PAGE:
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BERLEX LABS., INC. v. FDA

October 7, 1996

BERLEX LABORATORIES, INC., Plaintiff,
v.
FOOD AND DRUG ADMINISTRATION, et al., Defendants.


James Robertson, United States District Judge


The opinion of the court was delivered by: ROBERTSON

Plaintiff Berlex Laboratories, Inc. ("Berlex") manufactures Betaseron, a biological drug classified as an interferon beta product. *fn1" On July 23, 1993, the Food and Drug Administration approved Betaseron for the treatment of multiple sclerosis. Because it was the first interferon beta product approved for the treatment of MS, Betaseron was also given market exclusivity for seven years under the Orphan Drug Act. 21 U.S.C. §§ 360aa-360dd.

 Intervenor-defendant Biogen, Inc. developed an interferon beta product similar to Betaseron. On May 17, 1996, the FDA approved Biogen's product, known as Avonex, for manufacture and sale in the United States for the treatment of MS.

 In this action, Berlex seeks a judgment declaring that FDA's approval of Biogen's Avonex was unlawful and an order rescinding that approval. Berlex's claims are that FDA 1) unlawfully nullified Betaseron's Orphan Drug protection upon an arbitrary and capricious finding that Avonex is "clinically superior" to Betaseron; 2) violated the Public Health Service Act, 42 U.S.C. § 262, and regulations issued thereunder by approving Avonex without requiring the completion of full clinical trials; and 3) failed to conduct required notice-and-comment rulemaking before issuing a "comparability guidance document" that was important to the approval of Avonex.

 Biogen has intervened as a defendant. Cross-motions for summary judgment were argued on September 5, 1996. This memorandum sets forth the reasons for the accompanying order granting the motions of FDA and Biogen and denying the motion of Berlex.

 BACKGROUND

 FDA's approval of Avonex on May 17, 1996, marked the first time FDA had approved a biological product for manufacture and sale without requiring the completion of full clinical trials on that actual product. In approving Avonex, FDA allowed Biogen to rely on the results of a clinical study of another company's interferon beta product, known as BG9015, after concluding that BG9015 was "comparable" to Avonex.

 BG9015 was manufactured in Laupheim, Germany, by a joint venture owned half by Biogen and half by Rentschler Technology. This joint venture commissioned Dr. Lawrence Jacobs to do a clinical study of BG9015 in the United States beginning in 1990. In 1993, while the clinical trial was going on, the joint venture failed and went into receivership. Production of BG9015 ceased, but researchers had enough BG9015 to complete the clinical trials, which ended in 1994. AR 2, 157-58.

 As early as 1991, Biogen had begun separately producing interferon beta products similar to BG9015 at a manufacturing site in Cambridge, Massachusetts. After the Biogen-Rentschler joint venture failed, Biogen sought FDA approval of a new interferon beta, known as BG9216. Rather than conduct new clinical trials of BG9216, Biogen sought to rely on the Jacobs study and sought to demonstrate to FDA that BG9216 and BG9015 were comparable. The FDA concluded that BG9216 and BG9015 were not comparable, however, and declined to consider data from the Jacobs study in connection with the application of BG9216. AR 2.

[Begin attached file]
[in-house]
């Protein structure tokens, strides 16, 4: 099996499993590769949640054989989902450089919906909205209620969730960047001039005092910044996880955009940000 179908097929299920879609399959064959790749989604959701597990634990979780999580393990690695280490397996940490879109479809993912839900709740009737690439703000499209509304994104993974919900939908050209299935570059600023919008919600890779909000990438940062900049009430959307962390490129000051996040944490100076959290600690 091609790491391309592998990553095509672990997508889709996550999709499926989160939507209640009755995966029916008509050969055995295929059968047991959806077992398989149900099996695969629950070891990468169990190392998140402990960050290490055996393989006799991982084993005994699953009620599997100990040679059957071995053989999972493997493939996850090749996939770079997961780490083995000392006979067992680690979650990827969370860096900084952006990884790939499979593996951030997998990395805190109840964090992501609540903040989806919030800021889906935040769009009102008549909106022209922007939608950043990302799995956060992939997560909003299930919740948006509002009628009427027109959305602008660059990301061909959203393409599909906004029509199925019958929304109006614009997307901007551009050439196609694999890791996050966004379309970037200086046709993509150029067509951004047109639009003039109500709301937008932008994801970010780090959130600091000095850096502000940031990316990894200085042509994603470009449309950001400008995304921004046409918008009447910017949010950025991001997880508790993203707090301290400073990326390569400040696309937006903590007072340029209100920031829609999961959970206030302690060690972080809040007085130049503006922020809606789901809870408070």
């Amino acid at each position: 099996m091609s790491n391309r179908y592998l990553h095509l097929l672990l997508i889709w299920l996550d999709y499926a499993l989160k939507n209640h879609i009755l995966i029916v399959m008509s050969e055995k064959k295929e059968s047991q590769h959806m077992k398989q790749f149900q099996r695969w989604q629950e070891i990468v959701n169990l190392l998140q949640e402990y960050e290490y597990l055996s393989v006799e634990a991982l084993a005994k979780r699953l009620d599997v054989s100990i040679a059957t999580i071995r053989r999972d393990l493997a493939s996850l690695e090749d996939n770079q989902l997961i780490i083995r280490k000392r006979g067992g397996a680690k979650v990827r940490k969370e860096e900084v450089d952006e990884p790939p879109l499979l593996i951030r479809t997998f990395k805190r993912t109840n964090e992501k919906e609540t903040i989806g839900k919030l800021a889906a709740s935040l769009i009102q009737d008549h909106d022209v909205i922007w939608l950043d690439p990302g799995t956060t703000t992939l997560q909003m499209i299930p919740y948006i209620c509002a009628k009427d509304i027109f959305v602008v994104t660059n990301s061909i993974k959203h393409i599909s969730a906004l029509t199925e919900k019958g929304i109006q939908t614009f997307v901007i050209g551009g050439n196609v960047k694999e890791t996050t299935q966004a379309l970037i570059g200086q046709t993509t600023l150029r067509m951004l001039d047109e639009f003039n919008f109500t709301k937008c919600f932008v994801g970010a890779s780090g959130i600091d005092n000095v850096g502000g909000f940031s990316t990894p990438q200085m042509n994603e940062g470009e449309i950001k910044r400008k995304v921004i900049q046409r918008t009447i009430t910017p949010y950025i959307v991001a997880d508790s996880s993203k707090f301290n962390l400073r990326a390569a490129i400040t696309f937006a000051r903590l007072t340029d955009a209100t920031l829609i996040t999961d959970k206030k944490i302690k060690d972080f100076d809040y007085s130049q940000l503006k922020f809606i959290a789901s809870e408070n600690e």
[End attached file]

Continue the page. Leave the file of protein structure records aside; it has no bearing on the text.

Biogen then developed the interferon beta cell line that ultimately became Avonex and submitted it for FDA approval. Although FDA had invariably required full-scale clinical trials for new biological drugs in the past, Biogen again sought to rely on the results of the Jacobs study conducted on BG9015, asserting that Avonex was comparable to BG9015. This time FDA agreed. After extensive biological, biochemical, and biophysical analyses, as well as pharmacokinetic studies in humans, FDA concluded that BG9015 and Avonex were "comparable" -- that they were "biochemically and functionally equivalent" -- and permitted the Jacobs study to be used in place of a separate clinical trial of Avonex itself. AR 2-10, 55-57.

 Before Avonex could be approved for sale in the face of Betaseron's exclusivity under the Orphan Drug Act, FDA also had to make a finding that Avonex was "different" from Betaseron. FDA made that finding, basing its conclusion on the substantially less frequent occurrence of the death of skin tissue in the injection area, or injection site necrosis, associated with Avonex. *fn2" AR 29. FDA also noted that four percent of Avonex patients experience injection site reactions, such as swelling, redness or tenderness, compared to 85 percent of Betaseron patients. On the basis of those comparisons, FDA found Avonex "clinically superior" to Betaseron and therefore "different" for Orphan Drug Act purposes.

 On May 17, 1996, FDA approved Avonex "for the treatment of relapsing forms of multiple sclerosis to slow the accumulation of physical disability and decrease the frequency of clinical exacerbations." AR 1.

 ANALYSIS

 As a preliminary matter, it should be noted that this decision proceeds from an examination not only of the pleadings, but also of the administrative record. Defendants' motions have been treated as motions for summary judgment. Marshall County Health Care Auth. v. Shalala, 300 U.S. App. D.C. 263, 988 F.2d 1221, 1226 n.5 (D.C. Cir. 1993). Affidavits submitted by Berlex have not been considered, nor are they deemed to be part of ...


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